MCRD/ERR PARRIS ISLAND, S.C. -- The H&SBn. NCO Challenge pitted the non-commissioned officers of Headquarters and Service Co.'s against each other in a street-basketball battle Aug. 27 that included rim-rocking dunks, high-flying action and ankle-breaking moves just this side of a SportsCenter highlight reel.
Before the games began, however, Sgt. Diedrik McDonald, from the battalion S-4, and Sgt. Everett Smith, from the Service Co. office, cooked up a feast worthy of Olympus.
The "cooking sergeants" prepared more than $300 of finger-licking barbeque including ribs, chicken, sausage, burgers and hot dogs.
As the Marines' bellies began to fill and the grill's hot flames began to cool, the outdoor basketball court across from the Osprey Inn heated up. Originally, four teams, a team of corporals and a team of sergeants from each company, were supposed to compete in a single-elimination tournament. But when both companies failed to produce enough players for two teams each, it was decided that each company would field one team and battle it out in a best-of-three series.
Both teams seemed confident during pre-game warm-ups, but as the sweat gathered on the players like dew on the pre-dawn grass, Service Co. appeared to be the more talented of the two squads.
As soon as the game began, Service Co. erased all doubts about which team was more talented, catapulting to an early 6-2 lead. Danny Thomas and Jermaine Parlow, both Ammunition Supply Point ammunition technicians, led Service Co. from the outset with tough inside play and violent dunks that left both the rim and the Headquarters Co. players' confidence shaking.
Headquarters Co. continued to battle, but never recovered from their early woes, losing the game 15-8.
During the intermission, Cpl. Mohammed Haque, Combat Visual Information Center supply clerk, undertook the role of makeshift disk jockey and began playing an array of music that added spice to the already fiery competition.
The added tunes seemed to inspire Headquarters Co., and they mirrored Service Co. basket for basket during the opening moments of game two. Service Co. appeared to be searching for the spectacular, and their play grew sloppy.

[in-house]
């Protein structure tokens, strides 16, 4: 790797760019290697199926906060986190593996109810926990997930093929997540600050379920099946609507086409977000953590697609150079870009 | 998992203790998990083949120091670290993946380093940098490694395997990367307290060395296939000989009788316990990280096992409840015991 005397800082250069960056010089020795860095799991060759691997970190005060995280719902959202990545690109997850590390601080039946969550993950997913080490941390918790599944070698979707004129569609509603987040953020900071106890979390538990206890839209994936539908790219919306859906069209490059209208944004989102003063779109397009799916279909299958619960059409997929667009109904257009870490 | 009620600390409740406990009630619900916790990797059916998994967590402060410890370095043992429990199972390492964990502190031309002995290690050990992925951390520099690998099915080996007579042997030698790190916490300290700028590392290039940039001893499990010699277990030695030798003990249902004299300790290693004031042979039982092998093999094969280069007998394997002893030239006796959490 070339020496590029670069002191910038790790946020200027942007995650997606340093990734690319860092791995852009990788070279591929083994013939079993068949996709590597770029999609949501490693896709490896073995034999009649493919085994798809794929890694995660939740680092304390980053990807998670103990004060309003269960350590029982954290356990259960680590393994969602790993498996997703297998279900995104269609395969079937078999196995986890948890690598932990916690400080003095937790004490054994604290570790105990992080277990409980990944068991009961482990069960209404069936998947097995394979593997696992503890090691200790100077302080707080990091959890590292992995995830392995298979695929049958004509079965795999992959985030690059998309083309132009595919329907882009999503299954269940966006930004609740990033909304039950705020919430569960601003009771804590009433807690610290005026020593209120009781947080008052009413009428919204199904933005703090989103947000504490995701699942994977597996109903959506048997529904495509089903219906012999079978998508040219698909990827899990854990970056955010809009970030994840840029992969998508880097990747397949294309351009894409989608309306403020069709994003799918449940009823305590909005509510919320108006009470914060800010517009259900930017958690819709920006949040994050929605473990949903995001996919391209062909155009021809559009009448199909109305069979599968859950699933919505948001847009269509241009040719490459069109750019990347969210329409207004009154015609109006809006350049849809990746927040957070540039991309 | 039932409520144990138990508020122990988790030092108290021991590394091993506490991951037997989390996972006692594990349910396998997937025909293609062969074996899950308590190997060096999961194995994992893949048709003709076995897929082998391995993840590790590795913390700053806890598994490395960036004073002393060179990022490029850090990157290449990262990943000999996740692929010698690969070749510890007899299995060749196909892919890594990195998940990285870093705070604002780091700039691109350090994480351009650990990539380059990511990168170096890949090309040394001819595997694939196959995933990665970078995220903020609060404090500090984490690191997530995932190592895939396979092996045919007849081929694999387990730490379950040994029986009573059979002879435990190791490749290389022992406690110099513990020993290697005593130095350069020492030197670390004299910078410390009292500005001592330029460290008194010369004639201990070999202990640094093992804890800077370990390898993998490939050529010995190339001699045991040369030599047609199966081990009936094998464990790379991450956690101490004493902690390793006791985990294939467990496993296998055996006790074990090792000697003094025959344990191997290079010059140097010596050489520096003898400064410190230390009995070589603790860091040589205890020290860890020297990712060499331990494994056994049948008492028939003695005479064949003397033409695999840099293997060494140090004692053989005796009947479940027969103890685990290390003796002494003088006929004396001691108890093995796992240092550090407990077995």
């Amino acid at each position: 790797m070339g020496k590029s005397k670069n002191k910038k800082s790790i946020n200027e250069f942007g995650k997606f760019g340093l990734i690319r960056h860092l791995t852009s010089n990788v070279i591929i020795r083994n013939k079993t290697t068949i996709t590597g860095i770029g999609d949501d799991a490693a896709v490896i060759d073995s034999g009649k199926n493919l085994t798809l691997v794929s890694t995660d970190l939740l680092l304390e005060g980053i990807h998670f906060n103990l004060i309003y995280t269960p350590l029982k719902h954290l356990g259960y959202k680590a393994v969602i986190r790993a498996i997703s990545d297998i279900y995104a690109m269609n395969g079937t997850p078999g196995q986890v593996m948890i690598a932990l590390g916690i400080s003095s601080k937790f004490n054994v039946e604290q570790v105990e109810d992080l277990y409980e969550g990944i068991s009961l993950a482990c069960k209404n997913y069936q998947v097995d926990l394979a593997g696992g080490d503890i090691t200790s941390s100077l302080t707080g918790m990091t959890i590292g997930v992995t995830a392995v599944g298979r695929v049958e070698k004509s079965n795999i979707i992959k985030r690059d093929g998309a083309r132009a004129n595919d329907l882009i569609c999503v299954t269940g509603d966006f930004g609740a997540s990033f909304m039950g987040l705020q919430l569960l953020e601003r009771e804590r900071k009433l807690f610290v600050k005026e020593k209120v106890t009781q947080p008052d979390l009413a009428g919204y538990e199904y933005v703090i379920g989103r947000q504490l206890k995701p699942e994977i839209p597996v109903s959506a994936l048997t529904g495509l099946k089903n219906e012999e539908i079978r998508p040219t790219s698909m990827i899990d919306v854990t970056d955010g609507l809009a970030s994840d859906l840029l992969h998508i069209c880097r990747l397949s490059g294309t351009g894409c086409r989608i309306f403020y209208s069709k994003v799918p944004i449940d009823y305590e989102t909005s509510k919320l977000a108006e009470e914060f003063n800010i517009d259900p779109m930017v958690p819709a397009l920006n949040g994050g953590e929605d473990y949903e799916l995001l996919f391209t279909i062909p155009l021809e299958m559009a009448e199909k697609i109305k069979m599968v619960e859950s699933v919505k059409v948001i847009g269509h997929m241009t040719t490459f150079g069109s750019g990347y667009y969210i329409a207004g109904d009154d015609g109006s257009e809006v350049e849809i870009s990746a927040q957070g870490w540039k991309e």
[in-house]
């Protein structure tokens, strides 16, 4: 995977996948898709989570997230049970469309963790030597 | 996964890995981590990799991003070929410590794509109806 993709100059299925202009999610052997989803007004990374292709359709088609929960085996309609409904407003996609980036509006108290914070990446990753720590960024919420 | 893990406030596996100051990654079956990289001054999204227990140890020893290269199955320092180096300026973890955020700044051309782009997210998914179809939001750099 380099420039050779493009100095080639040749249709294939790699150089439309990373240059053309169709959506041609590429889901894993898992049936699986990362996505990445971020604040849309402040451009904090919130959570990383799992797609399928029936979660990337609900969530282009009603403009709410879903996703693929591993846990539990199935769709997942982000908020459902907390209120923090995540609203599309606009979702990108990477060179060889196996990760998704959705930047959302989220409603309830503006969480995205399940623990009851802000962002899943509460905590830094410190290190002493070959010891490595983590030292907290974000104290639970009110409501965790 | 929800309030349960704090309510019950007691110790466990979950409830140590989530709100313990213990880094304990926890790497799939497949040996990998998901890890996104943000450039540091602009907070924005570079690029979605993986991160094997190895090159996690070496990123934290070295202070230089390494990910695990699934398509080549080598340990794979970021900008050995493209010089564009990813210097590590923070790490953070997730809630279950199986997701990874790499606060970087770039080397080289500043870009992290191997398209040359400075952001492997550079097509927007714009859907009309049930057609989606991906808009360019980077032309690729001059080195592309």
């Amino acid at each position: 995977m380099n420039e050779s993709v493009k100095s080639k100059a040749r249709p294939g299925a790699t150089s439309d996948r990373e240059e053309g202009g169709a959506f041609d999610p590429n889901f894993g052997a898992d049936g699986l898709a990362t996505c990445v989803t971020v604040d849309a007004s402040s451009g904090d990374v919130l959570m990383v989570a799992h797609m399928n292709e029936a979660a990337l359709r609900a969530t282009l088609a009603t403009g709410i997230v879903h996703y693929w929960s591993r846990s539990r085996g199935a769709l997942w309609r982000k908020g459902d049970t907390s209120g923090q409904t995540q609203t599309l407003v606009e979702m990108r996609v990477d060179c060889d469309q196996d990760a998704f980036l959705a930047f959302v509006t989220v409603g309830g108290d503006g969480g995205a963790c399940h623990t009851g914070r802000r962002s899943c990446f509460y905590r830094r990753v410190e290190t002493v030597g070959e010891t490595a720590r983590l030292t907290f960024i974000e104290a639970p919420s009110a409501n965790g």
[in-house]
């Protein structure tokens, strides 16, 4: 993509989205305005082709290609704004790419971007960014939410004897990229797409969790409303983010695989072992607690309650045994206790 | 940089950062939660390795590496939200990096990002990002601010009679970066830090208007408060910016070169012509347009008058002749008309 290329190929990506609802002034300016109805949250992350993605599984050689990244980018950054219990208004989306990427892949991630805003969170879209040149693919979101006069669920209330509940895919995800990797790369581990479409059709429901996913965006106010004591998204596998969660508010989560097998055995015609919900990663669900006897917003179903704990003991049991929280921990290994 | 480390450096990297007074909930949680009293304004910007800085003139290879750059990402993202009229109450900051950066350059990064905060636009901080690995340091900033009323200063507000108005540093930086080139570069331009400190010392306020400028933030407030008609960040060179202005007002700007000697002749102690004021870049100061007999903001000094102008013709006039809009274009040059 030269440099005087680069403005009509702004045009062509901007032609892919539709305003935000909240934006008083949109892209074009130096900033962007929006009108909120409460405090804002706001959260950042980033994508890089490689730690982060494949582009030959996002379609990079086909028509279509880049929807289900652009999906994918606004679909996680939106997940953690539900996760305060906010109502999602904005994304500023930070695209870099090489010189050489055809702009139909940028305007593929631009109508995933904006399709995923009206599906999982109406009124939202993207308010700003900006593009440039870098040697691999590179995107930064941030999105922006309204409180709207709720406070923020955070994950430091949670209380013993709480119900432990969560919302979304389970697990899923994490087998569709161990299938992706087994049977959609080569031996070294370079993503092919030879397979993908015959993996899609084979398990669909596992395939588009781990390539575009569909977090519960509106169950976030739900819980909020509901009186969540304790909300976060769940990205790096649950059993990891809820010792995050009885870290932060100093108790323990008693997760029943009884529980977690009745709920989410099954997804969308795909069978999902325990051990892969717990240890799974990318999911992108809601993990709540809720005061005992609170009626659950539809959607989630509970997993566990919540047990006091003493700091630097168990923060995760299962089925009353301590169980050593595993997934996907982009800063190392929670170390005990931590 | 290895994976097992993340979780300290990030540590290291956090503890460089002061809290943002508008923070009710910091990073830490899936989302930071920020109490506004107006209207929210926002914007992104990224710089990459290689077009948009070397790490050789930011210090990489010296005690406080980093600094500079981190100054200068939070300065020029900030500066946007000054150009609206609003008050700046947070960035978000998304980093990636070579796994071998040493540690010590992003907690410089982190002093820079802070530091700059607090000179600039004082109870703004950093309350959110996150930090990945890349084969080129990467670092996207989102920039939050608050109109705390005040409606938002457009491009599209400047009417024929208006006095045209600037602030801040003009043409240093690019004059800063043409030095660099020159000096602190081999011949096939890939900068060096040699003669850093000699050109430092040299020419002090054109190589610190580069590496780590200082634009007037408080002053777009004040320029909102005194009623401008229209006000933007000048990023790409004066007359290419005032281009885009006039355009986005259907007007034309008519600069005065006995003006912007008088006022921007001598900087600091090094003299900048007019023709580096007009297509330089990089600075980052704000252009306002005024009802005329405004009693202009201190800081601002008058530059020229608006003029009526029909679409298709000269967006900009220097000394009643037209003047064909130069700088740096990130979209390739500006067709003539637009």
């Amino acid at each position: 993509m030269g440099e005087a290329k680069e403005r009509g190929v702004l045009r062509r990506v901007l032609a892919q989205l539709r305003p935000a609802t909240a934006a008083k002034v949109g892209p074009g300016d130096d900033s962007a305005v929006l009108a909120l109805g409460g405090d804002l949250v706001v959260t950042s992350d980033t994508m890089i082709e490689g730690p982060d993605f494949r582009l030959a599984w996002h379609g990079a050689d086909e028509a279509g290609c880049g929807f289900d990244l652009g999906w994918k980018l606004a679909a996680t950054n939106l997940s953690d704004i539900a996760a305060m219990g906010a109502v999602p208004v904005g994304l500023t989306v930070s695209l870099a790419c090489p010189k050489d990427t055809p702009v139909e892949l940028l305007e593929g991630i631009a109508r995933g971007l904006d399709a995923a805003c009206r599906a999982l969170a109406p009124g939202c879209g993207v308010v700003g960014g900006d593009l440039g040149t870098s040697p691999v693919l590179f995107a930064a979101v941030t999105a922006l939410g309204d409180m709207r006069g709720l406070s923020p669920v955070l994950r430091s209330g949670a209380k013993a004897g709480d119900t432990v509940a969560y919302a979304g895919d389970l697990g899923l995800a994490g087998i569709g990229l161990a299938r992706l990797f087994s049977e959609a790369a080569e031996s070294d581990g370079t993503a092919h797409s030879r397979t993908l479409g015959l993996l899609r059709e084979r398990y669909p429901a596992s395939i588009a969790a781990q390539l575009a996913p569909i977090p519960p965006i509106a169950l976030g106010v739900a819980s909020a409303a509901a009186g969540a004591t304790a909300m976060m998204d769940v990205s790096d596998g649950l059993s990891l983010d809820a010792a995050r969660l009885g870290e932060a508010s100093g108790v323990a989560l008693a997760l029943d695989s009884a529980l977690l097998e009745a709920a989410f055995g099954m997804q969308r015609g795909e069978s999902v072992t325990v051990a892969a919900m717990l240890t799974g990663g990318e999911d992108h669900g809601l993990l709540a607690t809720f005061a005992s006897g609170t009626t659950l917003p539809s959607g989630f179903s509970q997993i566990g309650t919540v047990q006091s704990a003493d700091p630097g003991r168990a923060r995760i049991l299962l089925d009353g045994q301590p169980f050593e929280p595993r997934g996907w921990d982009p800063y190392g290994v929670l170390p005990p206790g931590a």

After 20 minutes of tight-knit, score-for-score basketball, the score was notched at 12. Then, as if a switch was flipped inside the hearts and minds of Service Co.'s starting five, they regained their dominating style and scored the final three baskets of game to earn the Battalion Trophy.
Colonel George S. Amland, H&SBn. commanding officer, was on hand to award a trophy to the winning team. He also thanked all of the Marines for showing up.
"Because our battalion is spread throughout such a wide area, we don't get a chance to get to know each other as well as we should," said Amland, whose comments were slightly overshadowed by the hurried construction of a 12-foot tall clown-faced dunk tank. "This is a great opportunity for us."
After the niceties of the day were through, it was time for many of the officers and staff NCOs to climb the metallic stairs onto the dunk tank platform.
For just one dollar, a Marine received three throws with a softball. If one of those throws struck the clown's nose, splash!
Yet once the balls began to fly, it was obvious that a slow, steady squeeze and controlled breathing were not going to help the Marines hit their target. Based on the accuracy of the Marines' throws, the American people should be very glad that their "911 Force" doesn't have to throw bullets at the enemy.
Eventually, the Marines found their targets, and the officers and staff NCOs of H&SBn. began to drop into the cool waters of the dunk tank.
Around 3 p.m., the crowd began to thin out as the excitement of the dunk tank began to fade. Service Co. left the court the champion, but because of the camaraderie that was built and the friendships that were forged among the Marines of both companies, the battalion was the real winner.